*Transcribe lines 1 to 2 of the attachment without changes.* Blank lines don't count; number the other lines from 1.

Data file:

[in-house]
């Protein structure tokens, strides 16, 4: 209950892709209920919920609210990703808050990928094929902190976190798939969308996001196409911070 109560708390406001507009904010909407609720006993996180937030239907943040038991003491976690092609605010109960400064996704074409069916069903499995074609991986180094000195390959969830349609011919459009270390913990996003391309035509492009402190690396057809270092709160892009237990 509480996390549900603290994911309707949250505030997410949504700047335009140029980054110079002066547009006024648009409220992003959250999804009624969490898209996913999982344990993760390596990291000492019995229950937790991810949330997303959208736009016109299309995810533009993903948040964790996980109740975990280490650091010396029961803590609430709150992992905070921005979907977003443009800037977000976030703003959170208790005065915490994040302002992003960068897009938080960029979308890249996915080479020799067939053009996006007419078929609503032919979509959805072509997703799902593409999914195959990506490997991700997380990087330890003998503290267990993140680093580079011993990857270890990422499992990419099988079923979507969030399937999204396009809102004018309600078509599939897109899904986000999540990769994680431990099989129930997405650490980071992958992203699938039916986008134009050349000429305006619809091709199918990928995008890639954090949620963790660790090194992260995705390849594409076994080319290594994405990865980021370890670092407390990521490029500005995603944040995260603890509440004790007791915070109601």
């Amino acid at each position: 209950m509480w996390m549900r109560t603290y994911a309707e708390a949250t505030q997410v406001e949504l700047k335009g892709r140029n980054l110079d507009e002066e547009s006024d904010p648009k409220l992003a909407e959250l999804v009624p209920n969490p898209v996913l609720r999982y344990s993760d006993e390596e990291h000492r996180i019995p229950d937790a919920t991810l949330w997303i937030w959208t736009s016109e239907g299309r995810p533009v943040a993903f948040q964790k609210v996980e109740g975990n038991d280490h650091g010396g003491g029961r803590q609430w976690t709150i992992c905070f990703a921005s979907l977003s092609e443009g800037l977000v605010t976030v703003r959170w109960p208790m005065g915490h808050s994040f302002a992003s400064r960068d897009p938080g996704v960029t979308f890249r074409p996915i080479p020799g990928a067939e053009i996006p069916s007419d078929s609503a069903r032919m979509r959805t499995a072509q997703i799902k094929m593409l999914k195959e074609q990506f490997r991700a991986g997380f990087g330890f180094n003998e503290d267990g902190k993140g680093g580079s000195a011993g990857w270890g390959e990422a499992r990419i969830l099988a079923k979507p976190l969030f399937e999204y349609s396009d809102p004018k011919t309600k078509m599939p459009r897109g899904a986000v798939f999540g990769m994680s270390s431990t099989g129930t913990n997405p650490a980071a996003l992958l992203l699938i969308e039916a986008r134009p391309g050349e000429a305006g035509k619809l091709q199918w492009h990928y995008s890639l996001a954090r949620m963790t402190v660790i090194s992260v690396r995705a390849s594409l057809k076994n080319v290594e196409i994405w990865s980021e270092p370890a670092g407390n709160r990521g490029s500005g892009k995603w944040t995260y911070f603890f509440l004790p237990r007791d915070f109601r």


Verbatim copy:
[in-house]
């Protein structure tokens, strides 16, 4: 209950892709209920919920609210990703808050990928094929902190976190798939969308996001196409911070 109560708390406001507009904010909407609720006993996180937030239907943040038991003491976690092609605010109960400064996704074409069916069903499995074609991986180094000195390959969830349609011919459009270390913990996003391309035509492009402190690396057809270092709160892009237990 509480996390549900603290994911309707949250505030997410949504700047335009140029980054110079002066547009006024648009409220992003959250999804009624969490898209996913999982344990993760390596990291000492019995229950937790991810949330997303959208736009016109299309995810533009993903948040964790996980109740975990280490650091010396029961803590609430709150992992905070921005979907977003443009800037977000976030703003959170208790005065915490994040302002992003960068897009938080960029979308890249996915080479020799067939053009996006007419078929609503032919979509959805072509997703799902593409999914195959990506490997991700997380990087330890003998503290267990993140680093580079011993990857270890990422499992990419099988079923979507969030399937999204396009809102004018309600078509599939897109899904986000999540990769994680431990099989129930997405650490980071992958992203699938039916986008134009050349000429305006619809091709199918990928995008890639954090949620963790660790090194992260995705390849594409076994080319290594994405990865980021370890670092407390990521490029500005995603944040995260603890509440004790007791915070109601």